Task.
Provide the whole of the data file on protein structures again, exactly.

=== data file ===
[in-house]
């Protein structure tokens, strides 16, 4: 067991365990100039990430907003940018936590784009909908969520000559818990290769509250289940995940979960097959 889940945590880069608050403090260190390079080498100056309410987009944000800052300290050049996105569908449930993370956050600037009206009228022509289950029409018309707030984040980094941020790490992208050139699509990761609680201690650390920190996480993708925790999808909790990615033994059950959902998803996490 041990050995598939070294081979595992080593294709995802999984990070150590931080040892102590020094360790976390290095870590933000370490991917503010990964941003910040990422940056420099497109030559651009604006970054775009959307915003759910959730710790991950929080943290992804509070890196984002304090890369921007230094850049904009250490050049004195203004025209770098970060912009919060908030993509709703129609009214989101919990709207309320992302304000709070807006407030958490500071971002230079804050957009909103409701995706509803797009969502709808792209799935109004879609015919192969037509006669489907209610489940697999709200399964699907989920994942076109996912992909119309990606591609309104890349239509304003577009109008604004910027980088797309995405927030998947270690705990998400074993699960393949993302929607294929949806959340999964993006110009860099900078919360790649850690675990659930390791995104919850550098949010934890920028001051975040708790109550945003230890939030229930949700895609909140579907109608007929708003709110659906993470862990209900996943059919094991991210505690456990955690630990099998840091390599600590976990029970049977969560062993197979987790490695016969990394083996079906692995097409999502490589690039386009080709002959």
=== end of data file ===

[in-house]
């Protein structure tokens, strides 16, 4: 067991365990100039990430907003940018936590784009909908969520000559818990290769509250289940995940979960097959 889940945590880069608050403090260190390079080498100056309410987009944000800052300290050049996105569908449930993370956050600037009206009228022509289950029409018309707030984040980094941020790490992208050139699509990761609680201690650390920190996480993708925790999808909790990615033994059950959902998803996490 041990050995598939070294081979595992080593294709995802999984990070150590931080040892102590020094360790976390290095870590933000370490991917503010990964941003910040990422940056420099497109030559651009604006970054775009959307915003759910959730710790991950929080943290992804509070890196984002304090890369921007230094850049904009250490050049004195203004025209770098970060912009919060908030993509709703129609009214989101919990709207309320992302304000709070807006407030958490500071971002230079804050957009909103409701995706509803797009969502709808792209799935109004879609015919192969037509006669489907209610489940697999709200399964699907989920994942076109996912992909119309990606591609309104890349239509304003577009109008604004910027980088797309995405927030998947270690705990998400074993699960393949993302929607294929949806959340999964993006110009860099900078919360790649850690675990659930390791995104919850550098949010934890920028001051975040708790109550945003230890939030229930949700895609909140579907109608007929708003709110659906993470862990209900996943059919094991991210505690456990955690630990099998840091390599600590976990029970049977969560062993197979987790490695016969990394083996079906692995097409999502490589690039386009080709002959």